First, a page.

State Pensions – A change to backdating National Insurance Contributions from July
As financial planners we encourage clients to make use of all the tax exemptions and allowances available to them where appropriate and whilst many state provided benefits are not relevant to our clients, one state benefit that we always look to maximise is State Pension.
The age that State Pension becomes available has been pushed back over recent years. For anyone born after 5 April 1960, there is a phased increase in the age it can be accessed to 67, and eventually it will be pushed to 68 for those born after April 1977. Nevertheless, it is a valuable benefit, paid without deduction of income tax, and most likely to be within your personal allowance too, so no income tax is due.
A minimum of 10 qualifying years National Insurance (NIC) is required to get any State Pension, and to achieve the maximum State Pension, those with no NIC record before 6 April 2016, need 35 years. For anyone with NICs paid before 2016, the rules are a little complex as we earn credits under the old system, where 30 years NIC were required for full State Pension, and so have an element of transitional protection to ensure we are no worse off under the “New State Pension”.
Our recommended starting point is to obtain a State Pension statement via the Government Gateway. It will tell you whether you have already achieved the maximum State Pension, or if not, how many additional years NIC you need to pay to achieve it. NIC continues to be paid if you are working, regardless of whether you have achieved full State Pension entitlement or not. If you find you have gaps in your NIC record and haven’t achieved the maximum, don’t worry, it doesn’t mean you have to go back to work! You can fill gaps, or pay Voluntary NIC.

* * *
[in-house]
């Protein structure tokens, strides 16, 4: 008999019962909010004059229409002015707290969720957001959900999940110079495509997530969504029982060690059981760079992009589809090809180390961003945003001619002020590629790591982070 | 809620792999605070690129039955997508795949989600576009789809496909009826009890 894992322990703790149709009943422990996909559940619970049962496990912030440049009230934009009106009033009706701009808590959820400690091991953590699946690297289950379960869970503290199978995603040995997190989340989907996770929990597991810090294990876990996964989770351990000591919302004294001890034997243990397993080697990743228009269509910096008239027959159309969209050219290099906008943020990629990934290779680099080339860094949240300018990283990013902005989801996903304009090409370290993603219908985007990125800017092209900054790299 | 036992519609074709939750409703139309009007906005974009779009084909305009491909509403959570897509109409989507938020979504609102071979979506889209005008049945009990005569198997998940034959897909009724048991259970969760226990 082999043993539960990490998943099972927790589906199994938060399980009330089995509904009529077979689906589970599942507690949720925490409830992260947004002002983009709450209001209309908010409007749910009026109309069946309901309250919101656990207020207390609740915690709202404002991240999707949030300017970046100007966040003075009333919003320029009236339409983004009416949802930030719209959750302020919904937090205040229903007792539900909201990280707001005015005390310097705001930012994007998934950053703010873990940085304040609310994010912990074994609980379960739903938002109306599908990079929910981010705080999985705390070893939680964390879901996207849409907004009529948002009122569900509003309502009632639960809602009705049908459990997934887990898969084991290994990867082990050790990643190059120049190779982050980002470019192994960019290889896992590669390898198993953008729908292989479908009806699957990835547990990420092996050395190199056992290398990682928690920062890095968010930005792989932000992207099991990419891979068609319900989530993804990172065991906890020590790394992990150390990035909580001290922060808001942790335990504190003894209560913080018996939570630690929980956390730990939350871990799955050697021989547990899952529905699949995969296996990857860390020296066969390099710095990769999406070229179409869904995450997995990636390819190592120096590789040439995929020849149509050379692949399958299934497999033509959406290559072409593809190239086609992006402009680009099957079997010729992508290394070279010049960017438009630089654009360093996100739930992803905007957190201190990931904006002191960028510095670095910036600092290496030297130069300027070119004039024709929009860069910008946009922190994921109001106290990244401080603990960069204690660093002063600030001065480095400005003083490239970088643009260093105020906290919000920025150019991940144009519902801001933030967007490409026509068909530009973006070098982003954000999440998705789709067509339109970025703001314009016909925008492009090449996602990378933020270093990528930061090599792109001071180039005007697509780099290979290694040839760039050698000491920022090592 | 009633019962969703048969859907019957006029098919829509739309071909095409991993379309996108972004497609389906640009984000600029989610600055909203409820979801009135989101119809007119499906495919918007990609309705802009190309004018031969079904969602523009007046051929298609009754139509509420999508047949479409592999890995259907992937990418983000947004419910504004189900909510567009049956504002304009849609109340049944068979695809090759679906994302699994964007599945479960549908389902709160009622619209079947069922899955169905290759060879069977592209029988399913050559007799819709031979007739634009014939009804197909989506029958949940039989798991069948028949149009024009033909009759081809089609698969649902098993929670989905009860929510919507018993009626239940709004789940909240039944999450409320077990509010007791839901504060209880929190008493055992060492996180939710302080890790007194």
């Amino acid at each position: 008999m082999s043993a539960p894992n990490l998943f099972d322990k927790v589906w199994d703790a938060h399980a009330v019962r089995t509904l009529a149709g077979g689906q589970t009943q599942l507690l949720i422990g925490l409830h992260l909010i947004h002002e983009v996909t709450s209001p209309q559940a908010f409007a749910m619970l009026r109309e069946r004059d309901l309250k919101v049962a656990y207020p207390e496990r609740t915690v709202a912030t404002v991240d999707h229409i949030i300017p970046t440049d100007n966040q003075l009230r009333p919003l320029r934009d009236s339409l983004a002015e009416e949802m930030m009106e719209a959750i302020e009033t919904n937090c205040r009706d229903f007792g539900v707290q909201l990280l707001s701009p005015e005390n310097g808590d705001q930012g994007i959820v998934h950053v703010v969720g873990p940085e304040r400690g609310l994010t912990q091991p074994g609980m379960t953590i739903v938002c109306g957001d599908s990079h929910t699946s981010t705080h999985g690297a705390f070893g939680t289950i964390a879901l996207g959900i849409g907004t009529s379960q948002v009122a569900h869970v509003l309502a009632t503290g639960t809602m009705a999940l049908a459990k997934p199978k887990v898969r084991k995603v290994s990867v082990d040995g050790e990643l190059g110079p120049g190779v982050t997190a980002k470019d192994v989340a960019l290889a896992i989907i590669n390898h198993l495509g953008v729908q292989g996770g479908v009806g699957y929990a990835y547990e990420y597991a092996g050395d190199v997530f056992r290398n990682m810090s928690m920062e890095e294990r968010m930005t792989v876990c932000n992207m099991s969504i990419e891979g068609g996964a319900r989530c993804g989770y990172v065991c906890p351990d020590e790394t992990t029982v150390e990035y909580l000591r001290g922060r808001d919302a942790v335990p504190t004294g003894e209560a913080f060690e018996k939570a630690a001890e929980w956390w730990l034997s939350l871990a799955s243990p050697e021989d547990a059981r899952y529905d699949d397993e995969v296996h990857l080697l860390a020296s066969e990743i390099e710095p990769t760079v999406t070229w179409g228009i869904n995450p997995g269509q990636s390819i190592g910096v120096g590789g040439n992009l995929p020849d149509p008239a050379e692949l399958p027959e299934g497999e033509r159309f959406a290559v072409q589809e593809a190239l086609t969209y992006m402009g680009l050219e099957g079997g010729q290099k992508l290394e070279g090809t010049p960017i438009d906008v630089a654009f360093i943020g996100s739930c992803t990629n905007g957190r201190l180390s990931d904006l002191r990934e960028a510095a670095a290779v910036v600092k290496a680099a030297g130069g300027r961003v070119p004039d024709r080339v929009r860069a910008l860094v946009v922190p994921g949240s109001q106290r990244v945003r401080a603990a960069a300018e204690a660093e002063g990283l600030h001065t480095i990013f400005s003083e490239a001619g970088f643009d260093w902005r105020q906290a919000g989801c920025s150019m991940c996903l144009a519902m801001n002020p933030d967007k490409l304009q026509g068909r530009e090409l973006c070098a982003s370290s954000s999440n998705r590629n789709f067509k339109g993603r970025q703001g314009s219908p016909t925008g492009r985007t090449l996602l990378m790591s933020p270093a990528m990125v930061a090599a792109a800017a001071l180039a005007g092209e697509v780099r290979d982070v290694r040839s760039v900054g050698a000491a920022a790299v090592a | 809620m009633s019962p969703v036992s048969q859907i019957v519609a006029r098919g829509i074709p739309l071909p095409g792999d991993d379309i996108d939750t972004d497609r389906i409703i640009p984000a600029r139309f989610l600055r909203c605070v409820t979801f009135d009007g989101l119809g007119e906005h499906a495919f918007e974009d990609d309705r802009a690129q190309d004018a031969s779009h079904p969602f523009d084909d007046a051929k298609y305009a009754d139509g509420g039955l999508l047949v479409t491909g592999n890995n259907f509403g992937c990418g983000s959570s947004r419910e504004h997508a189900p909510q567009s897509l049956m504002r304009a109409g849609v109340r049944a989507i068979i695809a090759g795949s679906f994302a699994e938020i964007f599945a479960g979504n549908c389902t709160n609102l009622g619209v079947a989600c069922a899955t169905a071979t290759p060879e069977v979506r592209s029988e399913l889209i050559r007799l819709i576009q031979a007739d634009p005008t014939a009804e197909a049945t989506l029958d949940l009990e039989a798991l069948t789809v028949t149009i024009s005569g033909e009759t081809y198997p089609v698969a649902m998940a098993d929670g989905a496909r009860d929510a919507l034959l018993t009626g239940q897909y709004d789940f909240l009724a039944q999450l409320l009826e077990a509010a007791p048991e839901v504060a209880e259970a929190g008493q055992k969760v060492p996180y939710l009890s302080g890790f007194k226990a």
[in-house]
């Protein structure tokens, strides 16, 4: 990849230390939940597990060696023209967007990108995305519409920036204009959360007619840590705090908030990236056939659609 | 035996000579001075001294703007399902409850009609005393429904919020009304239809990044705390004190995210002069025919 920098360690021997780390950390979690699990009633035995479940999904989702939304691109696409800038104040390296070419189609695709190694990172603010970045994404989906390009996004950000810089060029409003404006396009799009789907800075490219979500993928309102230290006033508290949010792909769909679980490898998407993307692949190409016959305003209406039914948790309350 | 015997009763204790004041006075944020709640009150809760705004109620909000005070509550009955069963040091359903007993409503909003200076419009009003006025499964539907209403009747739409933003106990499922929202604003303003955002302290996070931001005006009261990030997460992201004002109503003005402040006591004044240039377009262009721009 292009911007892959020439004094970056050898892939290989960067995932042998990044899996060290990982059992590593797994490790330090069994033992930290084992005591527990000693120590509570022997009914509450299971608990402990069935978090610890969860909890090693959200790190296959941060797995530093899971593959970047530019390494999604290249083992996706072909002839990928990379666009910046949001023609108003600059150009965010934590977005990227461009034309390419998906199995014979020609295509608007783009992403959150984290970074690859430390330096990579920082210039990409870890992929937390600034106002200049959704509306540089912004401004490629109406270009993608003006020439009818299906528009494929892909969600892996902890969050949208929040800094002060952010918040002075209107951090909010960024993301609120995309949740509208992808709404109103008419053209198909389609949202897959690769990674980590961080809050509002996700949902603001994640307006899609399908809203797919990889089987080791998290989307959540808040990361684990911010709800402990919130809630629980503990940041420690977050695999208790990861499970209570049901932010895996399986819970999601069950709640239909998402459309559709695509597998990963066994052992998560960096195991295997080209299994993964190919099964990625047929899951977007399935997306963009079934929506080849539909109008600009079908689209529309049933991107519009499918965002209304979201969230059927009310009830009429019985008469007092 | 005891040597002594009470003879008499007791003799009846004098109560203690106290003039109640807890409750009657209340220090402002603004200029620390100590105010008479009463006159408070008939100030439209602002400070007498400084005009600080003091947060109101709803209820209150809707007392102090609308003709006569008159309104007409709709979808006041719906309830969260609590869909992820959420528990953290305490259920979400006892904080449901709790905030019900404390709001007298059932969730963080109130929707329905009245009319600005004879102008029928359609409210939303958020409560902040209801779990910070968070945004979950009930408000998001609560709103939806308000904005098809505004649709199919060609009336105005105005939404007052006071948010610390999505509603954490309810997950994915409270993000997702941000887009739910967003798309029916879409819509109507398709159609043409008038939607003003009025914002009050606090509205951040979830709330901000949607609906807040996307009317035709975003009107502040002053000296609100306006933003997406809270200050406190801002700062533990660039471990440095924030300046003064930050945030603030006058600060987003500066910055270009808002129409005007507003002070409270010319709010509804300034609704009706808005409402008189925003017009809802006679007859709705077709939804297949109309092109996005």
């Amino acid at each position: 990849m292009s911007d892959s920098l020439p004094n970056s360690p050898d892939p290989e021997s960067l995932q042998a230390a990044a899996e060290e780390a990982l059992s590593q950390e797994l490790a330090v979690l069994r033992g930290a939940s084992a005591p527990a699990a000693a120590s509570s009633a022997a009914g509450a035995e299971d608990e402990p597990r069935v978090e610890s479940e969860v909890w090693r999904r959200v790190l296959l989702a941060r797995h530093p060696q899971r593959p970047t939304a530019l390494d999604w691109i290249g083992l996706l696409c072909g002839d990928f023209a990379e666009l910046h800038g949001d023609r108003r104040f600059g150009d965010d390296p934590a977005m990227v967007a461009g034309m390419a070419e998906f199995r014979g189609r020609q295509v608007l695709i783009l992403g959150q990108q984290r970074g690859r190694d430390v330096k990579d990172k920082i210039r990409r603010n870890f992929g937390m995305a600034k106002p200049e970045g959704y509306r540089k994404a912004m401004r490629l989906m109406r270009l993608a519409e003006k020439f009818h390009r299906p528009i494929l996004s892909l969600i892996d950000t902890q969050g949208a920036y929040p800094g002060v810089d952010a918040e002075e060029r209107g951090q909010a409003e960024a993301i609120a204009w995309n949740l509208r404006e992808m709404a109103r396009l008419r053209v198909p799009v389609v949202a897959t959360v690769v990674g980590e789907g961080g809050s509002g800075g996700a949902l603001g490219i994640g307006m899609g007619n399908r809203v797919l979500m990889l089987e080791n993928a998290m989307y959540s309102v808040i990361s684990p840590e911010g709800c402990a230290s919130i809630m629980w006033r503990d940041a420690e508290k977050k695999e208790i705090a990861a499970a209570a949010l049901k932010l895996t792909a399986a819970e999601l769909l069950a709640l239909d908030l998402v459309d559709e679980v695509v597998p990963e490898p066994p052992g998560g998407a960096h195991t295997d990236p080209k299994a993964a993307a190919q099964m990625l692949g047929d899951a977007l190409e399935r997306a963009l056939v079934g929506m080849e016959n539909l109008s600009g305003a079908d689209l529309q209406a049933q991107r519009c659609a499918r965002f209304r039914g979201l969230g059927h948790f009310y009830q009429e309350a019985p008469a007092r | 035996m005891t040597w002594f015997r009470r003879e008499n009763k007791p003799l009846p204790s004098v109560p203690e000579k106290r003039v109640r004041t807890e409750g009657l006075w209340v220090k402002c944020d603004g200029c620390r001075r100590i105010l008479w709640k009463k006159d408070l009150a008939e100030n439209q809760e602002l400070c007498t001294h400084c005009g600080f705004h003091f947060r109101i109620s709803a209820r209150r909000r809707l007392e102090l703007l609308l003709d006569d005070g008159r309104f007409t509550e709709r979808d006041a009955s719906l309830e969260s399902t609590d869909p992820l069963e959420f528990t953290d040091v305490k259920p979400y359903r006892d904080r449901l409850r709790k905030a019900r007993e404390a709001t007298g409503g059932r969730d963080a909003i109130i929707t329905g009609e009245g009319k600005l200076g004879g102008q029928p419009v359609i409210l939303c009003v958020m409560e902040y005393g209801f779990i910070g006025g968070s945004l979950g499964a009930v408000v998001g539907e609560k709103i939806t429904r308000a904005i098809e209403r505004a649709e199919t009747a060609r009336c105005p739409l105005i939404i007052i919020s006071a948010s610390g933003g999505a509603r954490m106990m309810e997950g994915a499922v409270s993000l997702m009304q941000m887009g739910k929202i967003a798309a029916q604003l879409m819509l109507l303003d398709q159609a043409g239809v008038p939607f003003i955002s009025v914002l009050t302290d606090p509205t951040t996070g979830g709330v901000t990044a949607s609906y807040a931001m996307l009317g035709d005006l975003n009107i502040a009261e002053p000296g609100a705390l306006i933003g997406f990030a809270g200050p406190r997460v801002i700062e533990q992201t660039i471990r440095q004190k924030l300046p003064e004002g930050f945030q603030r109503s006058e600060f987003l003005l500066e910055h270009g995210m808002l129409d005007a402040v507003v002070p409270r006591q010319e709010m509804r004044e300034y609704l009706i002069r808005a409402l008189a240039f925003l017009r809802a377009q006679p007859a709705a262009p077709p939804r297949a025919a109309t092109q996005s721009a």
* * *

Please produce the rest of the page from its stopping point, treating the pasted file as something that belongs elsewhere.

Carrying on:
So, why am I mentioning this now, when it has been something we have been talking about for years?
When the New State Pension was introduced in 2016, there was a transitional arrangement whereby instead of the usual rules allowing NIC to be backdated for up to six years, it was possible to buy missing NIC credits dating back to 2006. At the time of initially preparing this piece for our newsletter, the ability to backdate to 2006 was set to end on 5 April 2023. However, the government issued a statement on 7th March 2023 delaying the deadline until 31st July (perhaps they realised they’d be inundated with phone-calls!). All said and done, after 31st July, unless there is a further delay, you will only be able to buy backdated missing NIC credits for the standard six years.
Care was/is always needed that payment of backdated NIC achieves the objective of increasing State Pension, but for some it can be a useful facility.
Now is therefore an opportune time, particularly if you are approaching State Pension Age, to obtain a State Pension forecast via the Government Gateway and check your NIC credits. If you don’t have enough credits, then make a drink (it may take a while to get connected to someone) and pick up the phone to Future Pension Centre (0800 731 0175) who will be able to advise you whether paying backdated NIC will increase your State Pension entitlement, and which years’ NIC should be paid. There may be savings to be had by paying NIC for any gaps in earlier years rather than more recent years.